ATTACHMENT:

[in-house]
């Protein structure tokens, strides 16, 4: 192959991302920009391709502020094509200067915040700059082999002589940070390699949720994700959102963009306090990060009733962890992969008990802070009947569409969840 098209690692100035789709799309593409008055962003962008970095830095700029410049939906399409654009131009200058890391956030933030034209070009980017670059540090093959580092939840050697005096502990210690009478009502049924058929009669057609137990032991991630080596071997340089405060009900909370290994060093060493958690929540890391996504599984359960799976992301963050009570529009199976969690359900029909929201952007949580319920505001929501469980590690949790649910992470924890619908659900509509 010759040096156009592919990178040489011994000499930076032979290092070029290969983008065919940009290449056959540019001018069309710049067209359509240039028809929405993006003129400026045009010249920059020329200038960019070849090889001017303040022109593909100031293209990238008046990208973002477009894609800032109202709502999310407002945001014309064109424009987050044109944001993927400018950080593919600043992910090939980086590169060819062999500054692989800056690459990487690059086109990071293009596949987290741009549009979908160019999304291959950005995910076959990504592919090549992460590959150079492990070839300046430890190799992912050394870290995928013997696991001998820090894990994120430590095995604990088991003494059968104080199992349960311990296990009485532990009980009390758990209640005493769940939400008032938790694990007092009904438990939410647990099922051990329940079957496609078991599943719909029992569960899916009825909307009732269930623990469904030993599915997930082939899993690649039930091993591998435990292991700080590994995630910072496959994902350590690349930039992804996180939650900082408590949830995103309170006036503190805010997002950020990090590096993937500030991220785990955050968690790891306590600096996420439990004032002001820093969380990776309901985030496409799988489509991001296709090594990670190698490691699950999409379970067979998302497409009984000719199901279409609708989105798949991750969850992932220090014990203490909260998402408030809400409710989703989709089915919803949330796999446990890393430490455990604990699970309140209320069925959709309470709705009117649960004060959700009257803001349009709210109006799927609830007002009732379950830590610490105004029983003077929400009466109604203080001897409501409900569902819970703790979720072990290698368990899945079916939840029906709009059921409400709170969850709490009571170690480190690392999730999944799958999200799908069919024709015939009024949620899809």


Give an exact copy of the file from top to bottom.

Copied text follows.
[in-house]
């Protein structure tokens, strides 16, 4: 192959991302920009391709502020094509200067915040700059082999002589940070390699949720994700959102963009306090990060009733962890992969008990802070009947569409969840 098209690692100035789709799309593409008055962003962008970095830095700029410049939906399409654009131009200058890391956030933030034209070009980017670059540090093959580092939840050697005096502990210690009478009502049924058929009669057609137990032991991630080596071997340089405060009900909370290994060093060493958690929540890391996504599984359960799976992301963050009570529009199976969690359900029909929201952007949580319920505001929501469980590690949790649910992470924890619908659900509509 010759040096156009592919990178040489011994000499930076032979290092070029290969983008065919940009290449056959540019001018069309710049067209359509240039028809929405993006003129400026045009010249920059020329200038960019070849090889001017303040022109593909100031293209990238008046990208973002477009894609800032109202709502999310407002945001014309064109424009987050044109944001993927400018950080593919600043992910090939980086590169060819062999500054692989800056690459990487690059086109990071293009596949987290741009549009979908160019999304291959950005995910076959990504592919090549992460590959150079492990070839300046430890190799992912050394870290995928013997696991001998820090894990994120430590095995604990088991003494059968104080199992349960311990296990009485532990009980009390758990209640005493769940939400008032938790694990007092009904438990939410647990099922051990329940079957496609078991599943719909029992569960899916009825909307009732269930623990469904030993599915997930082939899993690649039930091993591998435990292991700080590994995630910072496959994902350590690349930039992804996180939650900082408590949830995103309170006036503190805010997002950020990090590096993937500030991220785990955050968690790891306590600096996420439990004032002001820093969380990776309901985030496409799988489509991001296709090594990670190698490691699950999409379970067979998302497409009984000719199901279409609708989105798949991750969850992932220090014990203490909260998402408030809400409710989703989709089915919803949330796999446990890393430490455990604990699970309140209320069925959709309470709705009117649960004060959700009257803001349009709210109006799927609830007002009732379950830590610490105004029983003077929400009466109604203080001897409501409900569902819970703790979720072990290698368990899945079916939840029906709009059921409400709170969850709490009571170690480190690392999730999944799958999200799908069919024709015939009024949620899809």